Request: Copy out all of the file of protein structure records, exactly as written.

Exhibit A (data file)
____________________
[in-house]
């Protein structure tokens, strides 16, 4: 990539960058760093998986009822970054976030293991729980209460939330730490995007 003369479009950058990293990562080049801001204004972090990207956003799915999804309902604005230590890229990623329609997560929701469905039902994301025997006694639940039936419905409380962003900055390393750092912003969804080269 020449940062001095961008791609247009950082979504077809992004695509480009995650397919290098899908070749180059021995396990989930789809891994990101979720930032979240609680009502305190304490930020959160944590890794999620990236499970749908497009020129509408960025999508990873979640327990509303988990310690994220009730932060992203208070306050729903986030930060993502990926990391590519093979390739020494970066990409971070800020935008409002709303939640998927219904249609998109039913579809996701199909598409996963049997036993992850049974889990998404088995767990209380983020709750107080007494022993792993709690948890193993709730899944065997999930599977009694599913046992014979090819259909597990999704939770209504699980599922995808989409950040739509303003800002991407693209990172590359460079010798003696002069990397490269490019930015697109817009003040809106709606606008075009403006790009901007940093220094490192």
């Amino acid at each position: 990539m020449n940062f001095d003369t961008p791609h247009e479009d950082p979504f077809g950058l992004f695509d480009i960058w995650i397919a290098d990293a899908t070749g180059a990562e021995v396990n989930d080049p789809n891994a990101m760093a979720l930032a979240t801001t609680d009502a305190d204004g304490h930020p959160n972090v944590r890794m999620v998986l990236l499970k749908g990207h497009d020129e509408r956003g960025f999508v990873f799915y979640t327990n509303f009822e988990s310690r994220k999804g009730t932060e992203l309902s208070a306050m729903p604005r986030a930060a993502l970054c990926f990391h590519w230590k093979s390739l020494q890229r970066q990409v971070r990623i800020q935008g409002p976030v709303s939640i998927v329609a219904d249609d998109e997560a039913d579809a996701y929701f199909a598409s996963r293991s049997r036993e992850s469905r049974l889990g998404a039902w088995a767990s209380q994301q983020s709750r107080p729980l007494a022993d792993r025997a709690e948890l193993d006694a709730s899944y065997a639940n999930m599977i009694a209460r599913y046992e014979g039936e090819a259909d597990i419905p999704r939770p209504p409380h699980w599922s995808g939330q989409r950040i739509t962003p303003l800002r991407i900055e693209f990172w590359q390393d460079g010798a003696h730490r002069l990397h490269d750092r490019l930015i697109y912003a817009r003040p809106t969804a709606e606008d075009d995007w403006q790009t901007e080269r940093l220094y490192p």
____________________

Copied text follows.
[in-house]
């Protein structure tokens, strides 16, 4: 990539960058760093998986009822970054976030293991729980209460939330730490995007 003369479009950058990293990562080049801001204004972090990207956003799915999804309902604005230590890229990623329609997560929701469905039902994301025997006694639940039936419905409380962003900055390393750092912003969804080269 020449940062001095961008791609247009950082979504077809992004695509480009995650397919290098899908070749180059021995396990989930789809891994990101979720930032979240609680009502305190304490930020959160944590890794999620990236499970749908497009020129509408960025999508990873979640327990509303988990310690994220009730932060992203208070306050729903986030930060993502990926990391590519093979390739020494970066990409971070800020935008409002709303939640998927219904249609998109039913579809996701199909598409996963049997036993992850049974889990998404088995767990209380983020709750107080007494022993792993709690948890193993709730899944065997999930599977009694599913046992014979090819259909597990999704939770209504699980599922995808989409950040739509303003800002991407693209990172590359460079010798003696002069990397490269490019930015697109817009003040809106709606606008075009403006790009901007940093220094490192």
């Amino acid at each position: 990539m020449n940062f001095d003369t961008p791609h247009e479009d950082p979504f077809g950058l992004f695509d480009i960058w995650i397919a290098d990293a899908t070749g180059a990562e021995v396990n989930d080049p789809n891994a990101m760093a979720l930032a979240t801001t609680d009502a305190d204004g304490h930020p959160n972090v944590r890794m999620v998986l990236l499970k749908g990207h497009d020129e509408r956003g960025f999508v990873f799915y979640t327990n509303f009822e988990s310690r994220k999804g009730t932060e992203l309902s208070a306050m729903p604005r986030a930060a993502l970054c990926f990391h590519w230590k093979s390739l020494q890229r970066q990409v971070r990623i800020q935008g409002p976030v709303s939640i998927v329609a219904d249609d998109e997560a039913d579809a996701y929701f199909a598409s996963r293991s049997r036993e992850s469905r049974l889990g998404a039902w088995a767990s209380q994301q983020s709750r107080p729980l007494a022993d792993r025997a709690e948890l193993d006694a709730s899944y065997a639940n999930m599977i009694a209460r599913y046992e014979g039936e090819a259909d597990i419905p999704r939770p209504p409380h699980w599922s995808g939330q989409r950040i739509t962003p303003l800002r991407i900055e693209f990172w590359q390393d460079g010798a003696h730490r002069l990397h490269d750092r490019l930015i697109y912003a817009r003040p809106t969804a709606e606008d075009d995007w403006q790009t901007e080269r940093l220094y490192p």